Plains has rallied around their ailing native son, showering him with signs of support, prayers — and promises of tough love when necessary. When Carter mentioned that going to Nepal would delay his final radiation treatment by five weeks, a chorus of "NO's" rang out in Plains' Buffalo Cafe, where a handful of his close friends had gathered to watch Thursday's news conference on TV.
"He's always done it the way he's wanted to, that's why he's done so much," Bobby Salter, the owner of Plain Peanuts on Main Street, explained. "He's going to have to change somewhat."
Yet here, he still appears to be the same hard-charging Jimmy Carter who handed out awards for well over an hour under a blazing sun at last fall's annual Peanut Festival and who never misses a board meeting of the Plains Better Hometown Program.
There was no thought given to postponing Rosalynn's public birthday event, organizers say. And, despite being in the midst of an undoubtedly grueling cancer treatment regimen, Carter has given no indication he intends to skip any of his long scheduled Sunday school teaching slots -- what many church members refer to as "Jimmy Sundays."
In fact, some speculate, just the opposite could happen.
"I think there're going to be a lot more 'Jimmy Sundays,'" said Jill Stuckey, a Maranatha member and close friend of the couple, who helped organize last week's effort to place 500 "Jimmy Carter for Cancer Survivor" yard signs around town. "The dates he'd blacked out (when he wasn't available to teach) were because of trips he was taking for the Carter Center. And he's an evangelist. He sees this as an opportunity to tell the Word to even more people."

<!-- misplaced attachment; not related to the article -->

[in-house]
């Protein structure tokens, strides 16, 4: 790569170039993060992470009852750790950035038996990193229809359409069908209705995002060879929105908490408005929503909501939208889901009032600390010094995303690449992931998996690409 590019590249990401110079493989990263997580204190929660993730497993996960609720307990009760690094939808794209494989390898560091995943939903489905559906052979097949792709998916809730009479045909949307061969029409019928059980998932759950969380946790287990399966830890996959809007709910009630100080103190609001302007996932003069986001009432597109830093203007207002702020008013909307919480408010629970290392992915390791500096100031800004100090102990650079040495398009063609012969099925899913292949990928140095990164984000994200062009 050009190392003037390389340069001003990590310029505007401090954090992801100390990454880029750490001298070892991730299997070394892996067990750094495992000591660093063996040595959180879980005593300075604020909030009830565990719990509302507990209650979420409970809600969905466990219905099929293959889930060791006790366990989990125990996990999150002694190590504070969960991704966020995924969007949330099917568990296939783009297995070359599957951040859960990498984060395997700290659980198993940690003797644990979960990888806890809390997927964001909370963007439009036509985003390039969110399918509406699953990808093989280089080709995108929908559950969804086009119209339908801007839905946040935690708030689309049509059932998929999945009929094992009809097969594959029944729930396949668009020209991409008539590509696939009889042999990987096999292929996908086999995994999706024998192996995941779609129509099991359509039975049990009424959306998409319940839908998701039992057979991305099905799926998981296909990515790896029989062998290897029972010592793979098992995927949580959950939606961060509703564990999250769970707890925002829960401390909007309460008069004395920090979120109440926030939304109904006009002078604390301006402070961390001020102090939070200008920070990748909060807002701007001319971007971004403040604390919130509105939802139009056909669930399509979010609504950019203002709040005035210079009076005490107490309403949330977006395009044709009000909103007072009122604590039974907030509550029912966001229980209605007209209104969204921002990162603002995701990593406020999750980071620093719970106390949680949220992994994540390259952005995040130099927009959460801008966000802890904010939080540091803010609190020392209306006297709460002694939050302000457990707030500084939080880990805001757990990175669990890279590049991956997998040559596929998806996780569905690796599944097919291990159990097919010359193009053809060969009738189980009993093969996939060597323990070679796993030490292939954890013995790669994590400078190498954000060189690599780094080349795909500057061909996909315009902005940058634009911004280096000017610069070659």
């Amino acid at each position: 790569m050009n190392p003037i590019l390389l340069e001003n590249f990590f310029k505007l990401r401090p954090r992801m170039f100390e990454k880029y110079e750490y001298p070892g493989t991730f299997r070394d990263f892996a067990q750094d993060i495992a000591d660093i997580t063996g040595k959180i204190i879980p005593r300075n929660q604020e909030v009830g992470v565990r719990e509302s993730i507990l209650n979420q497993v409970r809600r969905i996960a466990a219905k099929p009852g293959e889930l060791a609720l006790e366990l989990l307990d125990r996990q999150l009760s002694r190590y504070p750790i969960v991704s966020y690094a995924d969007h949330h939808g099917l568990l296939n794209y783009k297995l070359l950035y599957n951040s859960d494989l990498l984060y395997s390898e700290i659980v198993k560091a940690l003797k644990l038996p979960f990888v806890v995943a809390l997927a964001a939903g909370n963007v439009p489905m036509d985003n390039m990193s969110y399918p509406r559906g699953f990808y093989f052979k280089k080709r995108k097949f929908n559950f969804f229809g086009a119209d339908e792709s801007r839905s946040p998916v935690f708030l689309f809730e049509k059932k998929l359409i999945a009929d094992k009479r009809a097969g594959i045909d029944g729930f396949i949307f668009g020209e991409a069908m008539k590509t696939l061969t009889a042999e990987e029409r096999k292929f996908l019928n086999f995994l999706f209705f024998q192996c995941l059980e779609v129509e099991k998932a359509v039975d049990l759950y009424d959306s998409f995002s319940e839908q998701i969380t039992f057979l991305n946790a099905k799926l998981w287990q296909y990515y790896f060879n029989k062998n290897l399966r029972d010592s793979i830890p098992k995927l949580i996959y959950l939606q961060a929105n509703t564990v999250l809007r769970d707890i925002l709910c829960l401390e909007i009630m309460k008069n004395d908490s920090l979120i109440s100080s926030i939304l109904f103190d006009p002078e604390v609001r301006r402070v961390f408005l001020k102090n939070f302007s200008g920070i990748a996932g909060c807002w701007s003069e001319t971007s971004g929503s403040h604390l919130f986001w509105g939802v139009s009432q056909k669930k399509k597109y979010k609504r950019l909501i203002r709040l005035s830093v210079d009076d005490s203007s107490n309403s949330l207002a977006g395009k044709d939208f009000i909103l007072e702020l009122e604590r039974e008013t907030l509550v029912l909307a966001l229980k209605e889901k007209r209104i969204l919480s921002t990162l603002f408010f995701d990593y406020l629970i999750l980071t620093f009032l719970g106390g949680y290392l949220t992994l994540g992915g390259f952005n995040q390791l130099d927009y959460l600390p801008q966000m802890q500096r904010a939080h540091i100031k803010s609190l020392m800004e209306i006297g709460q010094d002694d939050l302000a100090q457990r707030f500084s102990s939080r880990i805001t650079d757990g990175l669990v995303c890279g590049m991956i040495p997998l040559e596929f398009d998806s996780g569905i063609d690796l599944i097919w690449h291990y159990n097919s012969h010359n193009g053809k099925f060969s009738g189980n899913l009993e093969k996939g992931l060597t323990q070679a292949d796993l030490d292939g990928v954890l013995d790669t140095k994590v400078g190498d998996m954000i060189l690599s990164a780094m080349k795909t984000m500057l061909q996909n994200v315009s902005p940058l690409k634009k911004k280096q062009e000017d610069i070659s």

As concerned as they are for his health, some of Carter's friends fear another enemy for him: boredom. They know he'll stay busy fishing, walking in the woods, swimming in a lap pool at the house where he's lived with Rosalynn since 1961 and puttering around in his woodworking shop. But how long can that last?
"The man's used to working on little things like world peace and eradicating disease," said Stuckey. "Maybe making a table stand doesn't quite compare."
"I'll believe it when I see it," said James Carter. "He has trouble with not working, basically."
But Jason Carter called last week's news conference remarks a "retirement" announcement -- "if anyone deserves emeritus status, it's him," he quipped -- and said that his grandfather seems reconciled to the fact that his life is about to get much simpler. Most of all, he said, his grandmother Rosalynn will get the down time she's long sought with her husband.
"She's going to get the schedule she's always wanted," said Jason Carter. "And my hope for him and her is that they get to spend more time together, and catch more great-grandkid baseball games."
Still, there's one more campaign to be run. Carter's news conference was the first step in what's shaping up as an ongoing effort to live out his days openly and transparently, something experts say could help educate untold numbers of people about cancer and offer support to anyone going through something similar.
It's bringing hope and help where those things may not have existed before. And in that sense, it's not so different from building houses for Habitat for Humanity or working with the Carter Center to eradicate Guinea worm.
"Those things have defined him as a person. And I don't think anyone who knows him will be surprised by what he's said," said Jason Carter. "They have led him to be this incredibly giant human life. And he'll confront this chapter in that same vein."